Published yesterday in Dissident Voice, Michael Barker‘s article “Foundations and Anthropology in the United States,” could be very useful reading for students, those who may not be too familiar with the role of elites in shaping and founding key pillars of American anthropology, and members of the broader public. Speaking of the latter, this article was recommended to me by a friend in Twitter. Barker’s article relies almost exclusively on Thomas C. Patterson’s A Social History of Anthropology in the United States (Berg, 2001), well worth reading in turn.
Barker’s argument is that,
“despite the cynical manner by which philanthropic elites have dominated the field of anthropology, the fruits of its study are essential to any radical movement which is intent on eradicating capitalism….in anthropology, as in many other fields of scholarship, class conscious elites have used the power of capital to manage and harness the power of knowledge. What is clear is that knowledge producing networks must be reclaimed by the majority to serve the needs of all humans. Unfortunately, to date, within many radical circles there is a collective amnesia as to the manner by which this power has been exerted; but with ample knowledge now at our fingertips this need not be the case any longer.”
He begins his account with Franz Boas, “perhaps the most important thorn in the side of the capitalist anthropological community,” cast as a quasi-nomadic outsider who was hired by Columbia University thanks to the efforts of Frederick W. Putnam. Boas anti-racist work led him to support W.E.B. Du Bois and help to form the NAACP (National Association for the Advancement of Colored People). Boas’ anti-racism put him in direct conflict eugenists and their powerful philanthropic supporters, such as Andrew Carnegie, Mary Harriman, John D. Rockefeller, and the Kellogg family.
What follows is an outline of political conflict and controversy between anthropologists with some, such as friends of Edgar Lee Hewett, working to cut off Boas from funding. Boas’ denunciation of anthropologists working as spies (see here), “‘incensed a majority of the anthropological community in the United States.’ Consequently in early 1920, ‘Boas was forced to withdraw his candidacy for a seat on the National Research Council which was presided over by John C. Merriam, who would soon become president of the Carnegie Institution of Washington’.”
Especially interesting to me was Barker’s highlighting of the role of the Rockefeller Foundation in American anthropology, and by extension Australian academic anthropology as well, and the role of the University of Chicago (a Rockefeller institution):
It turns out that the Rockefeller fund “had the most profound effect on the development of anthropology and the other social sciences” directing tens of millions of dollars to this purpose during the 1920s and early 1930s. This influence was especially strong at the University of Chicago (which John D. Rockefeller had founded in 1892), where anthropologists “such as Fay-Cooper Cole (1881-1961), Melville J. Herskovits, Ralph Linton, Robert Redfield (1897-1958), and Edward Sapir” were to assume prominent roles in the development of the field. (For more on this, see “Foundations and the Racial Politics Of Knowledge.”) Given the key influence of elite philanthropies in guiding the evolution of the social sciences, it should not come as too much of a surprise that the sort of critical “anthropology led by anti-imperialist critic Frederick W. Starr (1858-1933) languished after the turn of the century”; even more so when he retired in 1923.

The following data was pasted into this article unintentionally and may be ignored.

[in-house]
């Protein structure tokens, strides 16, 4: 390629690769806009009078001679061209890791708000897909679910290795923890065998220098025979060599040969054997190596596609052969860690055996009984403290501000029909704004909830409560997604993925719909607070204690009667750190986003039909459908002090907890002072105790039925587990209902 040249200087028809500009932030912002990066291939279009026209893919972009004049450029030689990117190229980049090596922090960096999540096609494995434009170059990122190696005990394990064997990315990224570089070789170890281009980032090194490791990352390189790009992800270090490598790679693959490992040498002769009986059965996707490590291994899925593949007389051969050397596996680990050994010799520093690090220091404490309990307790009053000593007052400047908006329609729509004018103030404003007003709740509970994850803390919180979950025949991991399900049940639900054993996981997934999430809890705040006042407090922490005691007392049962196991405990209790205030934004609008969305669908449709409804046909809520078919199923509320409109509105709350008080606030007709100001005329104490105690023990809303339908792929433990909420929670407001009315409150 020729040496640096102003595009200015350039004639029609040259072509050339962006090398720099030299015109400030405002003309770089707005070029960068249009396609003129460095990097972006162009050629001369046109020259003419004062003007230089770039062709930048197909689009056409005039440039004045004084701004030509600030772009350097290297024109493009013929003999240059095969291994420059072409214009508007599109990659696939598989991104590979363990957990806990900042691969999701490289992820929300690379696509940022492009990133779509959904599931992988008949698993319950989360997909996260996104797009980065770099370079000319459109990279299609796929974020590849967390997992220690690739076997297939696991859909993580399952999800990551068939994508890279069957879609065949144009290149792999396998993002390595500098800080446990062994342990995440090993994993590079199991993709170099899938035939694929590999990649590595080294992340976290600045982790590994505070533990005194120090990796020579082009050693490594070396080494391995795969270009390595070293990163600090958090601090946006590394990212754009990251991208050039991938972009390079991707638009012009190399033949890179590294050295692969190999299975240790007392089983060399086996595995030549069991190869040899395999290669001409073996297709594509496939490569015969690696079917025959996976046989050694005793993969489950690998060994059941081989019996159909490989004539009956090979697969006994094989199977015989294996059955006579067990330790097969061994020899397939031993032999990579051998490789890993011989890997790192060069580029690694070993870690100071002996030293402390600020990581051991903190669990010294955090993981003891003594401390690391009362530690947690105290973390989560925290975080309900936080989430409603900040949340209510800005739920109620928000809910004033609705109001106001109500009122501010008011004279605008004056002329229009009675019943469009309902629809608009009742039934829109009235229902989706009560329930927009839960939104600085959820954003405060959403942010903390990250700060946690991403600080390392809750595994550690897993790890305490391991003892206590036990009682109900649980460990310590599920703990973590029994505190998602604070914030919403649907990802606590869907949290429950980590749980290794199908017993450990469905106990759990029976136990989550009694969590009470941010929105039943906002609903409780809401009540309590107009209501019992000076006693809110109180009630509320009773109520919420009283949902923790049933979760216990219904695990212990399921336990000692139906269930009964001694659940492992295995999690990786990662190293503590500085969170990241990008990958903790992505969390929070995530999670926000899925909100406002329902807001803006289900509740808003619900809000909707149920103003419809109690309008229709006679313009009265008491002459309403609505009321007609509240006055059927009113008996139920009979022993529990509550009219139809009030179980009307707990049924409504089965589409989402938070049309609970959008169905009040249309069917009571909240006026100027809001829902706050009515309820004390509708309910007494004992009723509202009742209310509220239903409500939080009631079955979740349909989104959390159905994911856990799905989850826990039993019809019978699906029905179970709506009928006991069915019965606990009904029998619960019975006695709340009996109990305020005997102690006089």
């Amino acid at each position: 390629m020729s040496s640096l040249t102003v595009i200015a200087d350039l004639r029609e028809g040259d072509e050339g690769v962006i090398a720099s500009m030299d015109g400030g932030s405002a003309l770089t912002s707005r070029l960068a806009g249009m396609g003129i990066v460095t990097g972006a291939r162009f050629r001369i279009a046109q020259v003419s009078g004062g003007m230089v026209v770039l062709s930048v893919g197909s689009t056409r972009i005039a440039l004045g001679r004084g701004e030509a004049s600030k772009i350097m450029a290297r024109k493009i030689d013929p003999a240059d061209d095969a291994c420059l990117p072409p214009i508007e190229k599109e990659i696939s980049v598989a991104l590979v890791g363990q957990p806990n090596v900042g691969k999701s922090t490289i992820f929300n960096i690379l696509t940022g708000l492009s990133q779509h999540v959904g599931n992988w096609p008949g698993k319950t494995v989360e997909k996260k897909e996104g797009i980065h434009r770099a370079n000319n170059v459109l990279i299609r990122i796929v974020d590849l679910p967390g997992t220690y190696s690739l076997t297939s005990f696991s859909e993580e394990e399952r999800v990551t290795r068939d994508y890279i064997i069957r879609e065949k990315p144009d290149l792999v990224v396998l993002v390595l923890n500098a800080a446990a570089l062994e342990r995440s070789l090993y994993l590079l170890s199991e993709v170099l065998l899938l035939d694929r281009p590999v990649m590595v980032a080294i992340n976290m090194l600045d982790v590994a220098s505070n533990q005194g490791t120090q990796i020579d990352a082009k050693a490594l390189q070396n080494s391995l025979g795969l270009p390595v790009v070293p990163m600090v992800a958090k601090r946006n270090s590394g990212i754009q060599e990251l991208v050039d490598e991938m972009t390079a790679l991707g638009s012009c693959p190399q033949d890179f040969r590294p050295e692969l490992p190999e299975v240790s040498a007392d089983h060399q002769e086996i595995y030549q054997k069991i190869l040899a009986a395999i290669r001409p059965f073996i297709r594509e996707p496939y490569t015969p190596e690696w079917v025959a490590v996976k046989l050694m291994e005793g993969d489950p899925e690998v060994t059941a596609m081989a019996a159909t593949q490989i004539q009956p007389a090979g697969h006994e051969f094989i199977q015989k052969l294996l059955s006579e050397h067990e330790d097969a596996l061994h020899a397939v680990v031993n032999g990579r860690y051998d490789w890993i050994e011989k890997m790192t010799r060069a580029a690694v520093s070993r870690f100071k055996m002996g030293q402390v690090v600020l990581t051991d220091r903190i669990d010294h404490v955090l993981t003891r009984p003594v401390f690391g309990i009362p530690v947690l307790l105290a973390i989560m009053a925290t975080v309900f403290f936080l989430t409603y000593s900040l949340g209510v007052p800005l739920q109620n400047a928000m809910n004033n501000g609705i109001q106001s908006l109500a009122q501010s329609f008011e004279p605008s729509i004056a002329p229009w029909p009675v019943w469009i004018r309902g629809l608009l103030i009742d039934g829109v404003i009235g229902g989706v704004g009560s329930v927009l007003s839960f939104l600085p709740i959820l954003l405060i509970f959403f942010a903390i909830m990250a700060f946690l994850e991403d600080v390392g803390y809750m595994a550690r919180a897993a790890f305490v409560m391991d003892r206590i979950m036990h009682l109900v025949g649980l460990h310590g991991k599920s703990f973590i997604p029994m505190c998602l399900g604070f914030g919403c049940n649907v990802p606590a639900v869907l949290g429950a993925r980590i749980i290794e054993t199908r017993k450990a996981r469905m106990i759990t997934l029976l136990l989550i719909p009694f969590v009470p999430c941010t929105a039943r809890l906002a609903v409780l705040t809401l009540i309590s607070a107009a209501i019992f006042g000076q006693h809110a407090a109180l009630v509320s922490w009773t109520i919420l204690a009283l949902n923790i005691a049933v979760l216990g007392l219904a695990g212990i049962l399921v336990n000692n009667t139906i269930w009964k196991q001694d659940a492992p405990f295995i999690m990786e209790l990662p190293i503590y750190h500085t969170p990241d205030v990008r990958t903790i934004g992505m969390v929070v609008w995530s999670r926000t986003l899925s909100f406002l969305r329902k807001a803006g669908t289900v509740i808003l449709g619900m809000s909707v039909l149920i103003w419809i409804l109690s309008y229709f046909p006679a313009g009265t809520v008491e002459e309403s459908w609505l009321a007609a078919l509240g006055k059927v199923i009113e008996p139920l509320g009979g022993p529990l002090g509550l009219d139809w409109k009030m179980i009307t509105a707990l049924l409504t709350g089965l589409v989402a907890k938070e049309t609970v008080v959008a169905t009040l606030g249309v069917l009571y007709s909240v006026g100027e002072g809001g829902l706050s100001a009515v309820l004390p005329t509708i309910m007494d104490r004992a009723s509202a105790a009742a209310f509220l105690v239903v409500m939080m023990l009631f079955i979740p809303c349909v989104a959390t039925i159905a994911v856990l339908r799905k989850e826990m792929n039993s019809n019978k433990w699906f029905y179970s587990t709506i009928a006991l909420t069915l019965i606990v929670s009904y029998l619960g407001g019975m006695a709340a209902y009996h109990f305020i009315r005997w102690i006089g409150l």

The interest of the Rockefeller philanthropies in anthropology, especially in colonial policies and the social management of natives, was apparent by 1926, when they invited Bronislaw Malinowski (1884-1942) and A. R. Radcliffe-Brown (1881-1952) to discuss their views with colleagues at selected universities in the United States. At the end of the summer, Radcliffe-Brown sailed to Australia to assume the newly created, Rockefeller-funded chair in social anthropology at the University of Sydney.
The rest of the article, which I leave interested readers to explore further, takes us through the Depression, the formation of area studies and the American quest for geopolitical hegemony, Project Camelot, counterinsurgency in Thailand (and Margaret Mead‘s efforts to whitewash and cover up the scandal), and Barker eventually reaches the point where we take off with this blog.
4 thoughts on “Anthropology, Philanthropy, and Empire”
J Carlos Deegan
Good post. Added to machimon.
Thanks very much.
There are certainly more than a few rogues in that philanthropic gallery. Funny how the philanthropic thing can turn from “the love of humanity” into “the love of humanity as long as they’re white, rich and live in the best part of town” and anthropology as “how to make them more like us…since we’re so great.”
The rise of eugenics because “…[t]he Anglo-Saxon race was being swamped by all of the babies that were being born to the members of inferior races — e.g. Mediterraneans, East Europeans, Jews, American Indians, Asians, Blacks, and poor people” sounds like the overheated rhetoric of the Becks and O’Reillys of this world. All that stuff about terror babies as the latest scare tactic in the U.S. sounds like a modern version of the same.
I really like the sound of this guy:
Madison Grant (1865-1938), “a wealthy New York lawyer, racist propagandist, and virulent antisemite”
Just a note on the previous post about the purpose of anthropology. Sometimes it helps to decide what one shouldn’t be doing first and leave the question of what one should be doing to work itself out.
If not for the “virulent antisemite” part, Madison Grant was born too soon: he would have been ideal as a Fox News commentator.
Thanks for the last note too, like the method of a sculptor.
Comments are closed